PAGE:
We have to admit that aging comes with a lot of situations that we need to deal with. One such situation that is unavoidable is loss of taste in the elderly. This is backed up by science which has proven that taste buds start to deteriorate when we become older. When this happens, it follows that we will lose our enjoyment of food whenever we are having meals. Here is a list of things to take note of when dealing with the loss of taste as your loved ones age.
What Science Has to Say
We are born with about 9,000 taste buds. They cover the tongue and dictate the way we taste different flavors of food. The taste buds have cells that get replaced every one or two weeks. While taste buds in younger people easily heal whenever they get scalded when eating hot food, those in their 50s will find it hard to recover. Thus, the loss of taste is more apparent at these ages and up.
Are There Triggers to Loss of Taste?
Definitely yes. One factor can be poor dental health which triggers the use of dentures. When one has it, then the quality of chewing becomes affected, regardless if they are fitted properly or not. Those that do not fit well may bring about more problems than usual since food compounds cannot be easily chewed and broken up by the salivary glands. This impacts the way food gets in contact with sensory receptors found in taste buds.
Do not forget that the elderly may also have difficulty producing saliva, leading to problems. When there is less saliva to dissolve the food, the taste bud receptors may not be able to sense it. Add to this, some medications can be a common cause of loss of taste. Among them are those taken for blood pressure and cholesterol regulation.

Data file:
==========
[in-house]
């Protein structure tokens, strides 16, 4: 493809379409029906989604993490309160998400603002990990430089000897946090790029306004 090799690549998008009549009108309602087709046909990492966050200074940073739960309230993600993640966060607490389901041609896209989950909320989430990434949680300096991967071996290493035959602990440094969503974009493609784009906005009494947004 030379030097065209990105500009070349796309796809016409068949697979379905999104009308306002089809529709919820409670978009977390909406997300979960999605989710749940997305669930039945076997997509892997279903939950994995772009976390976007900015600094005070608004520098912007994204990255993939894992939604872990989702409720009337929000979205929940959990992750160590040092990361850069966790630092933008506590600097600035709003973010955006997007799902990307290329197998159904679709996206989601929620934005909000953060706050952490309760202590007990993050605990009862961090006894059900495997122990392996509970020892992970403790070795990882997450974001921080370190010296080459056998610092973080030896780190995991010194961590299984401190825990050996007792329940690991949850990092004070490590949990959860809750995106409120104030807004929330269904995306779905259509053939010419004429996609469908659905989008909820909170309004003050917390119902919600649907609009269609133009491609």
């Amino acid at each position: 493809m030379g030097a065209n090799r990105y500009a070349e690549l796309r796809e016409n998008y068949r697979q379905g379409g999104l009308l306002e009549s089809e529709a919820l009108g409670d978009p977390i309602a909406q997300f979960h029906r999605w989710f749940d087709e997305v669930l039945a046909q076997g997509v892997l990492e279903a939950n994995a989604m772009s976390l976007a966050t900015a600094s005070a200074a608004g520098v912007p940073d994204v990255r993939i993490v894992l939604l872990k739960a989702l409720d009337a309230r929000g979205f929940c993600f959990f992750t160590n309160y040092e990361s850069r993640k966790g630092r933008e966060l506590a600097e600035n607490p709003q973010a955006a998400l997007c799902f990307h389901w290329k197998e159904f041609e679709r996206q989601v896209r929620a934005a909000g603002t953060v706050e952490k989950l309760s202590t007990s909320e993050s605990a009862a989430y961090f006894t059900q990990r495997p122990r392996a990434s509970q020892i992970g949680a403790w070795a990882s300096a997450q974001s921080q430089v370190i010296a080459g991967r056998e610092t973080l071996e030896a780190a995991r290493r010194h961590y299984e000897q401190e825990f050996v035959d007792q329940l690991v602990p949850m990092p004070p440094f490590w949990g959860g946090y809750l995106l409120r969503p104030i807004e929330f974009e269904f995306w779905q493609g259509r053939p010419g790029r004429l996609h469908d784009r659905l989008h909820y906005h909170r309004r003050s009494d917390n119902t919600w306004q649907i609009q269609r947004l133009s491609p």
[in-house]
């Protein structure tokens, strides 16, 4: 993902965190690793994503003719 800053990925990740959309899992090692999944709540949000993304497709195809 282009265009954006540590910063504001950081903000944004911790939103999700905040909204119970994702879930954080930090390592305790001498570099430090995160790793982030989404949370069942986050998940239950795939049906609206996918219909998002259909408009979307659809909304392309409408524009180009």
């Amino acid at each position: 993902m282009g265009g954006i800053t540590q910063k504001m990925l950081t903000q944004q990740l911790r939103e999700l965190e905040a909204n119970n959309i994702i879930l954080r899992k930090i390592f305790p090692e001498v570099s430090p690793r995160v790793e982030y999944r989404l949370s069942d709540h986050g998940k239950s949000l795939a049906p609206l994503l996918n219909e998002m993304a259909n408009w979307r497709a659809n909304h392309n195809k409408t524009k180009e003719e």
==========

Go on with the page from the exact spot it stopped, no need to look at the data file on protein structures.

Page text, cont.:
The Risks of Loss of Taste in Adults
Loss of taste can impact one’s health. Imagine losing your taste for sweet and salty foods, which may have been the ones you love eating. This can lead you to add more sugar or salt to your food to adjust the taste of the food according to your liking. In the end, this may result in poor heart health and an increase in blood pressure. Worst of all, when you already lost your ability to taste food totally, there is a chance you won’t be eating. This means you could be losing a lot of weight, or even be malnourished in the long run.
Dealing with The Problem
There are basic things that can help deal with the loss of taste in the elderly. One of them is to have a good dental habit consisting of brushing, flossing, and using mouthwash. This will help them maintain good oral hygiene and prevent the need for dentures. To help your loved ones enjoy their food more, you can add more herbs and flavor to enhance the taste of their food.
If your loved ones live in a retirement community, they can take advantage of special dining experiences where they are served food that is fresh and nutritious at the same time. If they have special dietary requirements, the chefs may be able to accommodate their diets. In addition, when they are in the company of friends, dining becomes a social event, and this will help to increase their appetite too.